A Chinese woman has learned the hard way about not annoying bees by stealing their honeycomb. When she was repeatedly stung by them in the face, she turned on her camera to film the reaction.
The reaction to the bee stings left her face looking like a balloon.
The short clip has made headlines across China, and is rapidly spreading around the world. She didn’t seem like she was in too much trouble when hiking back down the mountain, saying:
‘I was bored and went to the mountains to catch some bees,’ she said into the camera while hiking down the village after the unsuccessful attempt.
‘But I was helpless when the aggressive bees stung me.’ She was also carrying a scythe, which we assume she was using to try and get the honeycomb.
The video was widely circulated on social media in China, with people sympathising for her.
‘Poor lady,’ one said. ‘But at the same time, I can’t stop laughing!’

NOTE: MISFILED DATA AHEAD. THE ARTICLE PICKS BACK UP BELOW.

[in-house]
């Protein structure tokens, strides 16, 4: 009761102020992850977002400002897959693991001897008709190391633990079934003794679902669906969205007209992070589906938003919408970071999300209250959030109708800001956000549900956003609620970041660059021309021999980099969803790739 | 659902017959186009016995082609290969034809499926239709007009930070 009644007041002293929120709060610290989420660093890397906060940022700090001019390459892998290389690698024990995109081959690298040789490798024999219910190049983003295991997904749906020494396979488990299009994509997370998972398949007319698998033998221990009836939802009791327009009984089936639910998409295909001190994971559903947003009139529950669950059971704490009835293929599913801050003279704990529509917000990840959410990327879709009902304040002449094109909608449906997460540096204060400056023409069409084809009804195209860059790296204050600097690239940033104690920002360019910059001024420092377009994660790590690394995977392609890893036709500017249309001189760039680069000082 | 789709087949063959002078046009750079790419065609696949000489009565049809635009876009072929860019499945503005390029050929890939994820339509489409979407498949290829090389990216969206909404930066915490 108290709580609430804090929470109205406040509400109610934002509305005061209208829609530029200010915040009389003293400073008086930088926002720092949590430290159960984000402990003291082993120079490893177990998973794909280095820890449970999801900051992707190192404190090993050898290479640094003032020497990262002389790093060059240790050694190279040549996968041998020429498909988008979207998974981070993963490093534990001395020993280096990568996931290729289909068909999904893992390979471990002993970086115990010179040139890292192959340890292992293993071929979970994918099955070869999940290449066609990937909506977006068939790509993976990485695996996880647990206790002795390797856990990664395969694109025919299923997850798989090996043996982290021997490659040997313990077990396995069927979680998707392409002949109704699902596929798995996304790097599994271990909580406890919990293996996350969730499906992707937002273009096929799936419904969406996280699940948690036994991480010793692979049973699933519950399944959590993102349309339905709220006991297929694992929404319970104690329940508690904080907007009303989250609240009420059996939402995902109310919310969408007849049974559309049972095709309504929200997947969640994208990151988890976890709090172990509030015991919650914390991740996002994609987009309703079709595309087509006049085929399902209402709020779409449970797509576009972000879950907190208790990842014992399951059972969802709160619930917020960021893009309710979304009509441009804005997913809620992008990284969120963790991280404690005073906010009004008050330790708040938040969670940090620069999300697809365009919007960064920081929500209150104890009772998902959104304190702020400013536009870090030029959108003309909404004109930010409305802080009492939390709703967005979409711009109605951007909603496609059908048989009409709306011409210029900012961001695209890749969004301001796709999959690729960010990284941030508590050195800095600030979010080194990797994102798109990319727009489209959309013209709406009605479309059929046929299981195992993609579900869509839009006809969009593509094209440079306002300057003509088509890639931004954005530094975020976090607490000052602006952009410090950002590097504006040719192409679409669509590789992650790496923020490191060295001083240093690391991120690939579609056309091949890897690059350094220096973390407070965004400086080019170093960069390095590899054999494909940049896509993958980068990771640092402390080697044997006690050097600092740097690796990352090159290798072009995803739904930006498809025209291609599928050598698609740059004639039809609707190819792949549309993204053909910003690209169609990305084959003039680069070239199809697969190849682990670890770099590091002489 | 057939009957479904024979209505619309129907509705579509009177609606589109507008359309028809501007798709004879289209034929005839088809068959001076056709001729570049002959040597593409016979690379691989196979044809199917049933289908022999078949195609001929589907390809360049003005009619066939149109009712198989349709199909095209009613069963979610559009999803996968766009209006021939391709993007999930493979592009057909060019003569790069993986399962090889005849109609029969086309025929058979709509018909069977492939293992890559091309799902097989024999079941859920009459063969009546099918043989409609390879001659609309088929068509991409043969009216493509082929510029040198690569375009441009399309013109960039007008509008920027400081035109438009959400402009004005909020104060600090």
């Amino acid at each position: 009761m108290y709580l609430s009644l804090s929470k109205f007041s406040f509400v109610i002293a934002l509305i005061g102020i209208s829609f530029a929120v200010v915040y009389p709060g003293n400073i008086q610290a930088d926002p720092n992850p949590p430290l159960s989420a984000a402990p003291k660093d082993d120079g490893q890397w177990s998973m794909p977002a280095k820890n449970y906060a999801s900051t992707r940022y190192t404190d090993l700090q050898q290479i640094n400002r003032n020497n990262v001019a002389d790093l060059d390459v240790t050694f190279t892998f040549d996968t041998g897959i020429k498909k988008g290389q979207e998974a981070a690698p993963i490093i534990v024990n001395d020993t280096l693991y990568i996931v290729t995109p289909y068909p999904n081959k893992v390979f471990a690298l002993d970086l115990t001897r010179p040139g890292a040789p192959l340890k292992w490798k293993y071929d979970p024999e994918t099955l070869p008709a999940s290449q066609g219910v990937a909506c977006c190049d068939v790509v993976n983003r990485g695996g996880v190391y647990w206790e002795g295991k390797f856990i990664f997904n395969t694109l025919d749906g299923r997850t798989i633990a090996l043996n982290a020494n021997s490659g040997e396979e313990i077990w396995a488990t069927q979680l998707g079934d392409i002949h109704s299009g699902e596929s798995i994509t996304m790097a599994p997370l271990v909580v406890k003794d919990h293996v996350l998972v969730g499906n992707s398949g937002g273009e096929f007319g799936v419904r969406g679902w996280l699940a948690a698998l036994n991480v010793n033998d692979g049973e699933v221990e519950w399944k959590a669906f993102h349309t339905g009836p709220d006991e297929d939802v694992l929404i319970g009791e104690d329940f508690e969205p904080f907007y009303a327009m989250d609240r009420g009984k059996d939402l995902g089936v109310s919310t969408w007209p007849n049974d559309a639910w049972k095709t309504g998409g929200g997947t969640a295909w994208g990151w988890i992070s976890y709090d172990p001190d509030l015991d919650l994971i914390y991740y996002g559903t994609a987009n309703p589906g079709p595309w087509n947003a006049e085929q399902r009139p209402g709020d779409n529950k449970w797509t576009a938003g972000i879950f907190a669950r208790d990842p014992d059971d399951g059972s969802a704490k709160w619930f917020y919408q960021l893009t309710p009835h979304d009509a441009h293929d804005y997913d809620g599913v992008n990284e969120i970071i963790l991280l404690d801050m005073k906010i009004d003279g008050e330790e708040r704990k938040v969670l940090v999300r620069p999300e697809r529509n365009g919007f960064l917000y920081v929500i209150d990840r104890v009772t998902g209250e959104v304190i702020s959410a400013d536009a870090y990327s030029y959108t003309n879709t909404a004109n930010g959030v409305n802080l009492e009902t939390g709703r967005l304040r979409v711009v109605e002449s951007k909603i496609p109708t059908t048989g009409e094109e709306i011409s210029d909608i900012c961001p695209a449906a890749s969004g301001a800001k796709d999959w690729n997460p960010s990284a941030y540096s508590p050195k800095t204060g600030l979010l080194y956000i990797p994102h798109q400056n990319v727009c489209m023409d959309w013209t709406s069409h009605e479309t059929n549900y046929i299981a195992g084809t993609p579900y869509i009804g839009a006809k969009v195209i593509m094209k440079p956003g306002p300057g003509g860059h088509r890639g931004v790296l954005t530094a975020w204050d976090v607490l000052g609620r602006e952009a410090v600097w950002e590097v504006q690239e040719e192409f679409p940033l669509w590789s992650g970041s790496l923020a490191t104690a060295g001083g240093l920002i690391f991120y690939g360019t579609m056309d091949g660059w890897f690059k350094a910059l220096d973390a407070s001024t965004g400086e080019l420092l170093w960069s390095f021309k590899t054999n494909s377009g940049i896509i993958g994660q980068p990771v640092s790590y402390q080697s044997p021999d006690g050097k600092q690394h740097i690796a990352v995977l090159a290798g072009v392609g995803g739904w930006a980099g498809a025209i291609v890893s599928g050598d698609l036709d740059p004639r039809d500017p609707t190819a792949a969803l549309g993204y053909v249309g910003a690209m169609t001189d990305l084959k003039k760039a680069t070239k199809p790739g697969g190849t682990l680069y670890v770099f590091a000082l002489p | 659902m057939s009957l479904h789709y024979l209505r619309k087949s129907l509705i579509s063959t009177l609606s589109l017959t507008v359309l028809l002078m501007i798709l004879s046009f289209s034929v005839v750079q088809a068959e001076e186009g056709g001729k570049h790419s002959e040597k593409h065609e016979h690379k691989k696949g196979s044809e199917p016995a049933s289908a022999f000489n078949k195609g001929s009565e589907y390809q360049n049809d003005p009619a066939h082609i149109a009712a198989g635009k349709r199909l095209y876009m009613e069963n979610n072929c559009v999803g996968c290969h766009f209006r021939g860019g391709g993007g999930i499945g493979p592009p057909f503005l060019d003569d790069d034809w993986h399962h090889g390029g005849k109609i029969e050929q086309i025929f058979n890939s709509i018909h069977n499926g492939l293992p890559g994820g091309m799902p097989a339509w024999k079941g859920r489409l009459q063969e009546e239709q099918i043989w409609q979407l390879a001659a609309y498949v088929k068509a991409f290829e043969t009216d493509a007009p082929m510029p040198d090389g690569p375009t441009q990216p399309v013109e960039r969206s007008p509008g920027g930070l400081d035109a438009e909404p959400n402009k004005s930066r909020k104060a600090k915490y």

The video may be funny, but getting stung by a bee is no laughing matter.
Those who have food and pollen allergies are often allergic to the stings of bees and wasps, and also the bite from poisonous ants.
The bee sting releases chemicals, including histamine, into the bloodstream.
An allergic reaction occurs when the body’s defence system overreacts, causing breathing difficulties, low blood pressure and swelling in the face, tongue, mouth and lips.
On average, four people die as a result of allergic reactions to bee or wasp stings in the UK each year.
This lady wants to think herself lucky that no lasting harm came to her.